U.S. equities are finally starting to realize that the economic data is not improving. Both stocks and Treasury yields were down in early trading, with nearly the entire Treasury yield curve inverted against the Federal Funds rate.
Following another dismal report out of Germany’s manufacturing sector last night, The U.S. Flash Manufacturing PMI survey came in at 50.6, well below April’s print of 52.6. Any reading under 50 denotes a contraction in the sector, so a low 50 number indicates the factory sector is barely growing. A weak factory sector also means second-quarter GDP growth should be weak.
New Home Sales plunged -6.9% MoM and the rising annualized trend in new homes sales is starting to roll over. Sales slowed as median home prices rose +11.9% as supply rose to 5.9 months from April’s 5.6 month supply.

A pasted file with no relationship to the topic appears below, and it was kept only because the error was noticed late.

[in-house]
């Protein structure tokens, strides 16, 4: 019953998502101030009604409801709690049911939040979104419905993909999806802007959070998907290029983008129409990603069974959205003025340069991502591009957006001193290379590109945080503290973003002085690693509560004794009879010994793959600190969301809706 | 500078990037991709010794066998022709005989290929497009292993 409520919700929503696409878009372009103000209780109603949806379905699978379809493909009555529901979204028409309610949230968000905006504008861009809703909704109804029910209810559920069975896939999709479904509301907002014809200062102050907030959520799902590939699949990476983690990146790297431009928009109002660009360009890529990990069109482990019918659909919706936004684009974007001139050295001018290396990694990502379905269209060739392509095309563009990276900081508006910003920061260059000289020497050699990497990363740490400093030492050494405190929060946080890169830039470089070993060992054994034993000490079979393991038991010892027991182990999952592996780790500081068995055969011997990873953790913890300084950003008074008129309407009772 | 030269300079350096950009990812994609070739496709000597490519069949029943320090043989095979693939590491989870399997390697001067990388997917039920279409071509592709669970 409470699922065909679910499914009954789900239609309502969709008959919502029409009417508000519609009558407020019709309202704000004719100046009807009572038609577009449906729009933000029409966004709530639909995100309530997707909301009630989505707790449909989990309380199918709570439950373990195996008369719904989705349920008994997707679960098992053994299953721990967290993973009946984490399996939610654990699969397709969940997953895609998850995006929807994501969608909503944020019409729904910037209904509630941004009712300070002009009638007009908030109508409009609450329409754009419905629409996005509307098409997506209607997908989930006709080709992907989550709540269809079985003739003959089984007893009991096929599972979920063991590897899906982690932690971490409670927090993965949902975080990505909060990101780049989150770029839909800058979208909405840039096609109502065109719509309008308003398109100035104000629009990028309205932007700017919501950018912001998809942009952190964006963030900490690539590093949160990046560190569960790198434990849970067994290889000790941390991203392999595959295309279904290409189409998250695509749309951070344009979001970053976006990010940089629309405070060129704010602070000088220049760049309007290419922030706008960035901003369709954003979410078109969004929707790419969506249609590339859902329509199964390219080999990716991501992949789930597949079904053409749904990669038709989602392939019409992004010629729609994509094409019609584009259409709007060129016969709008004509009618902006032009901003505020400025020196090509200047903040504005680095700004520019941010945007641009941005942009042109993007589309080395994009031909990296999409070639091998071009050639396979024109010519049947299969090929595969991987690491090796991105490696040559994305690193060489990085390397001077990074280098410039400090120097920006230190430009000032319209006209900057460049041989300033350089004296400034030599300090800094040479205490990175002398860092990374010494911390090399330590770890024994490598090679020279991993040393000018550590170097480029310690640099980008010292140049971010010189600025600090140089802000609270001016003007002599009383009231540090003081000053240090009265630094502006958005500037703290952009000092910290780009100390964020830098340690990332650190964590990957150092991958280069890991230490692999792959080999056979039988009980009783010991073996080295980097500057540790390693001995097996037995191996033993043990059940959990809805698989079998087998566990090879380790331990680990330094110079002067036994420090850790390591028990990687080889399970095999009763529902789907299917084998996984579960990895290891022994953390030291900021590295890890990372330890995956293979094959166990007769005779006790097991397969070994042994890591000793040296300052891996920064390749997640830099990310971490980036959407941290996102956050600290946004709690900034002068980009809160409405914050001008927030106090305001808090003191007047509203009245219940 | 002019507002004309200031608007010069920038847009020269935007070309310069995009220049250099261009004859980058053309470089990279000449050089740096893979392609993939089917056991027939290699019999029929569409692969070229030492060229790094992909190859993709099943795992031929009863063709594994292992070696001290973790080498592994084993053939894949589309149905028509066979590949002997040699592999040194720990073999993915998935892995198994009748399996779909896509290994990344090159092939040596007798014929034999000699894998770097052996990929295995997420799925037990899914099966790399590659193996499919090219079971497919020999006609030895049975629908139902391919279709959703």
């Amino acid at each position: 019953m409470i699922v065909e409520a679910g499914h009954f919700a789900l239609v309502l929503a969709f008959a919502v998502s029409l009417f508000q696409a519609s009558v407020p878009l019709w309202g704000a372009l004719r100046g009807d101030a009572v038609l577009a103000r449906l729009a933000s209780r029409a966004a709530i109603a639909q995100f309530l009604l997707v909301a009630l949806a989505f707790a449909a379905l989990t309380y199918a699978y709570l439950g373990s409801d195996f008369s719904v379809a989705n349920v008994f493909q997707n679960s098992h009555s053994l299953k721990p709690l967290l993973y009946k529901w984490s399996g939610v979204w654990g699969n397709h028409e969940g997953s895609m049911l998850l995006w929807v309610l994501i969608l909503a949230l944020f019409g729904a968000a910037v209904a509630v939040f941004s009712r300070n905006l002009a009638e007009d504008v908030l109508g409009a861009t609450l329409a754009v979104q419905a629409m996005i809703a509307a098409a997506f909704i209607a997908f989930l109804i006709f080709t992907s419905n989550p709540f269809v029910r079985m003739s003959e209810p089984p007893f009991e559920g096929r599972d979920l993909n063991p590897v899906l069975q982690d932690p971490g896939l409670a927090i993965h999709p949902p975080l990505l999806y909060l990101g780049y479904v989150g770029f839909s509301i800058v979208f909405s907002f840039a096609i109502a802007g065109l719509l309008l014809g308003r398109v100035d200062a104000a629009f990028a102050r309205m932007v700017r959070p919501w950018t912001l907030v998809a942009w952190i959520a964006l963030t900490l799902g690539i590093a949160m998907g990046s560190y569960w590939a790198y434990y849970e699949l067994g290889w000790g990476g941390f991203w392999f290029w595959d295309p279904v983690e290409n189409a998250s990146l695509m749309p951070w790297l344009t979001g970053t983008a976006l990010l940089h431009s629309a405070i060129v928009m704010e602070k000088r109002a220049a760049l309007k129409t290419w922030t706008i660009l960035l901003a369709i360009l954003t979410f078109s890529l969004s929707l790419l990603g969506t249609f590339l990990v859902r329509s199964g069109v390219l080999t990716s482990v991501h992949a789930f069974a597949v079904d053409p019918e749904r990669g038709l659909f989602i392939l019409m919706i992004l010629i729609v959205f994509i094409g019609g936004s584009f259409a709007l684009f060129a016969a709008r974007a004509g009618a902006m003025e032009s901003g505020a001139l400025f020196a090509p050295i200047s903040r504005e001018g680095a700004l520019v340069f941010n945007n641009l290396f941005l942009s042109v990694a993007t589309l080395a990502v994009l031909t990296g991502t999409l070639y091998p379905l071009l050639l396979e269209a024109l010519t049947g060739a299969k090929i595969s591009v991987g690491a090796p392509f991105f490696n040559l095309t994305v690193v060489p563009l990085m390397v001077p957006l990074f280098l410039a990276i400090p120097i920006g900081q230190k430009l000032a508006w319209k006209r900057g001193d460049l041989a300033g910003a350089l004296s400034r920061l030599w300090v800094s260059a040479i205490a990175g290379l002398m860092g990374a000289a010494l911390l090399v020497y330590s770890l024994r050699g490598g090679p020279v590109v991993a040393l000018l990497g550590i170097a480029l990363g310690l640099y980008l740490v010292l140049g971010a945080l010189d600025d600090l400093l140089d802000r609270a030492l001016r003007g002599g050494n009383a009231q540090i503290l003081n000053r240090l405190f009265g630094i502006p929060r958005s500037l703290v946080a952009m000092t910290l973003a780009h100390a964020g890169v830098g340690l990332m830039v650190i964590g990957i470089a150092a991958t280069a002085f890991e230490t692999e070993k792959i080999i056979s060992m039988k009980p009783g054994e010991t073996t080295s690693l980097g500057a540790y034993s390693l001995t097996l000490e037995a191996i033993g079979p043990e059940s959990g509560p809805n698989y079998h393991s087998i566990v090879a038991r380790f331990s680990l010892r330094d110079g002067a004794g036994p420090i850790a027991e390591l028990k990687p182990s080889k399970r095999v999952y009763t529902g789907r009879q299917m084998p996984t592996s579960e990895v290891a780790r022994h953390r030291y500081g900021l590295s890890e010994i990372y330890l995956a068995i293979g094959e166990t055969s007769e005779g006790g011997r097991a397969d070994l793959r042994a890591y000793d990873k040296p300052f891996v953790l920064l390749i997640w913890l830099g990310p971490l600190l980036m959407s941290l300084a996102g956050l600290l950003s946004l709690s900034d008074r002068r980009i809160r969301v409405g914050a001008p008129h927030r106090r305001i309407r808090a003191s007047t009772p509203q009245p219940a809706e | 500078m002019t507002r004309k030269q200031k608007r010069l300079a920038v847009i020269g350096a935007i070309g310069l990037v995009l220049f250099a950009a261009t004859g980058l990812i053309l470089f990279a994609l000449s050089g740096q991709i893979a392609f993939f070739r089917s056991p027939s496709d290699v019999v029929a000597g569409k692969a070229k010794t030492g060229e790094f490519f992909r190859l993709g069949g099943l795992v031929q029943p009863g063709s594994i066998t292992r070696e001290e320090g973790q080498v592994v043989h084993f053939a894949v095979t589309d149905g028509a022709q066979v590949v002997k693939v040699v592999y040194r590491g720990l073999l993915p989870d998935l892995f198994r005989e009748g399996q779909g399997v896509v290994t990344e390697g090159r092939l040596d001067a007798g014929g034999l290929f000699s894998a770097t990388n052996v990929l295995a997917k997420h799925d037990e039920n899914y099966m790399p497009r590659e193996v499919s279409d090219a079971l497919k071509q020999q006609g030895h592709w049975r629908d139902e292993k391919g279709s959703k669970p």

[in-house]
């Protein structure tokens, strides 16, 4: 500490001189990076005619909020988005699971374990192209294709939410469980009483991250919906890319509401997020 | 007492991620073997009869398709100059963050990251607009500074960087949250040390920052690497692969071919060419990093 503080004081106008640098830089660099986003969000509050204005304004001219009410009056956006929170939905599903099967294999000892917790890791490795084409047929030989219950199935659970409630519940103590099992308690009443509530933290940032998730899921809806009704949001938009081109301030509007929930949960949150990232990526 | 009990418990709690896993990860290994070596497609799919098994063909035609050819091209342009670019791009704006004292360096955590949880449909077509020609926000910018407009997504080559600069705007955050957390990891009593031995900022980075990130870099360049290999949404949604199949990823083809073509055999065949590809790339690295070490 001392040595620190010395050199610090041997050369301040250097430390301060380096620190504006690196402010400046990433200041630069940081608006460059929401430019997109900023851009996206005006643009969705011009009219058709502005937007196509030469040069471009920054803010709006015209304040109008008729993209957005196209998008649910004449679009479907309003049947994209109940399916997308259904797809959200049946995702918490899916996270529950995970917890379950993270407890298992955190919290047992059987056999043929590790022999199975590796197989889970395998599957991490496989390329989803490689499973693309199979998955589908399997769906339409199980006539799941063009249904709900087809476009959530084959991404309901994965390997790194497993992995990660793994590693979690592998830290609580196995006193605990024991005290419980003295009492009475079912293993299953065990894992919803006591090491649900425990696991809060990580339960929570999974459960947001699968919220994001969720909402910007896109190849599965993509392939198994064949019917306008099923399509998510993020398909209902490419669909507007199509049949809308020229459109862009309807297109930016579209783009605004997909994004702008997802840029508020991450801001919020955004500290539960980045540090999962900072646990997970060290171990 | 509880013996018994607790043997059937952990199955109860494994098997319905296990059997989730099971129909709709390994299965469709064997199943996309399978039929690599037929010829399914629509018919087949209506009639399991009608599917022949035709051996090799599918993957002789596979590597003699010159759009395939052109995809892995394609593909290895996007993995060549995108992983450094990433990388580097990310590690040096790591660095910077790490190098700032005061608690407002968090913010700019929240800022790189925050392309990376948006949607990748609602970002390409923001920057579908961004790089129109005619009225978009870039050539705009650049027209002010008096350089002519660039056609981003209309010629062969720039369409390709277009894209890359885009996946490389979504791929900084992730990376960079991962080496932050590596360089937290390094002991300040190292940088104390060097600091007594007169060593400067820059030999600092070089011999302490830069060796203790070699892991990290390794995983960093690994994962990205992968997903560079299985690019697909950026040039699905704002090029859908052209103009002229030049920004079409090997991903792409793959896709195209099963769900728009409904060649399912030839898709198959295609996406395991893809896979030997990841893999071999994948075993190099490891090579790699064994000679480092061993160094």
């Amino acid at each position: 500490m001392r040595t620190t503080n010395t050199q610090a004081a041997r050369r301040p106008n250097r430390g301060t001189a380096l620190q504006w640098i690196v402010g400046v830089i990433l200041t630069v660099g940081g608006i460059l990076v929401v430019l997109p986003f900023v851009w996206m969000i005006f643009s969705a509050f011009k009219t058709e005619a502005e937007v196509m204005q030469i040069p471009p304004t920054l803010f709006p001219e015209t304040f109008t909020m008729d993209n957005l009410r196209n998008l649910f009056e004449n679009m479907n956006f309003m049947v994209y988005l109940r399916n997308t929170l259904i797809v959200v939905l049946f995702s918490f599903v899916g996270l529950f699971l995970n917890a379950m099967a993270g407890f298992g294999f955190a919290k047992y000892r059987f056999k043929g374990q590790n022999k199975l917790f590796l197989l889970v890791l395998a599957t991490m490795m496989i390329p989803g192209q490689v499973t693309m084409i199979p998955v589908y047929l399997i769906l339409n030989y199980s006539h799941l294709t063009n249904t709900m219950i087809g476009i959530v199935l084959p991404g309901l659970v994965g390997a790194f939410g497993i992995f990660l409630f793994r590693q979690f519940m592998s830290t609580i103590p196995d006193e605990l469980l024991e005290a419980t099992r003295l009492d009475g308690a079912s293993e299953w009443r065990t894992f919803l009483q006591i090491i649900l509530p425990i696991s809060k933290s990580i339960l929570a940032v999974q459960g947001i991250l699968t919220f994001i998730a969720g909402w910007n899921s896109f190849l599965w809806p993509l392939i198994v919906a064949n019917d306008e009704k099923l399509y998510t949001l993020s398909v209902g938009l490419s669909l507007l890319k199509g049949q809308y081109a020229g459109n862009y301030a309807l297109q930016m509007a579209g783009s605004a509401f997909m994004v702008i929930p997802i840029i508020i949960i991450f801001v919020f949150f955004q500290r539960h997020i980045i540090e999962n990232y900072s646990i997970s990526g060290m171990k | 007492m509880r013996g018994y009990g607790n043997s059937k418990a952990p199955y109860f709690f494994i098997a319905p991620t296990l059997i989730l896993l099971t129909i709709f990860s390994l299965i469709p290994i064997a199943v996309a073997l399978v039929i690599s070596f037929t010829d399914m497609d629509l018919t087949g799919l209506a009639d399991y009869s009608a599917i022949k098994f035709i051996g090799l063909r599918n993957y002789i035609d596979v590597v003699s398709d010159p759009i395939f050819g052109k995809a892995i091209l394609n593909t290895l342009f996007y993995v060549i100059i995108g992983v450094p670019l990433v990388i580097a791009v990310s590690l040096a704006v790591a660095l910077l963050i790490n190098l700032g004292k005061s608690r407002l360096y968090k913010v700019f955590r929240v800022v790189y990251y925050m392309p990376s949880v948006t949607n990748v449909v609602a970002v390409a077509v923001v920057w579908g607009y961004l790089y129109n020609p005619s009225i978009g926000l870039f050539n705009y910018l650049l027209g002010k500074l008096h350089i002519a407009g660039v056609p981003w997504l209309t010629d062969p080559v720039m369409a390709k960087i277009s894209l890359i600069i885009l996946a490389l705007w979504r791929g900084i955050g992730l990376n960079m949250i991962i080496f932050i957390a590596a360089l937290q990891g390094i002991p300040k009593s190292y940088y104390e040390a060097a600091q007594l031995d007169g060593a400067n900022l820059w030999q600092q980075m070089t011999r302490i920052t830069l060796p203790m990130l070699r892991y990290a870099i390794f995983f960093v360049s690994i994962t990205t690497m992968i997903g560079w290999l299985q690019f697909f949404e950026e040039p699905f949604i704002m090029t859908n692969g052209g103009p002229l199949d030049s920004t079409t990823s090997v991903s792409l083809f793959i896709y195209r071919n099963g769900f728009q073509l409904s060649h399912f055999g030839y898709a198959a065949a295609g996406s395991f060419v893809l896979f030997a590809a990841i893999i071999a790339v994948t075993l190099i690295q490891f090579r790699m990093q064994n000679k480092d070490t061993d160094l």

Crude oil got whacked in early trading as investors are starting to accept that higher crude oil inventory builds are coming with a weakening global economy. Crude oil fell -$4 per barrel in early trading and oil and gas producing stocks were down more than -5% at one point.
The broad equity market closed lower, but buyers stepped in during late trading to push stock prices back over key technical levels. Traders are very leveraged in their positions to the point they must keep the stock market up for face a very nasty unwind.
Treasury yields headed lower as 10-year Treasuries briefly dipped below 2.3% only to close at 2.316%. Treasuries have broken technical resistance, so look for yields to head lower in the weeks to come. The three-month, 10-year Treasury yield curve is inverted again, as long-term yields fall below short-term yields, which is a sign of financial stress.
Physical gold rallied a bit but the mining stocks didn’t share in the enthusiasm. After rising in early trading, sellers came into push both gold and silver mining stocks back down, even as both closed higher on the day.
The broad M2 Money Supply fell to 3.88% on an annualized basis. The 6- and 3-month rate of changes are 2.07% and 0.89%, both of which are in harmony with the year-over-year rate of change. Overall the growth rate of the money supply is very weak and more in line with recessions than expansions.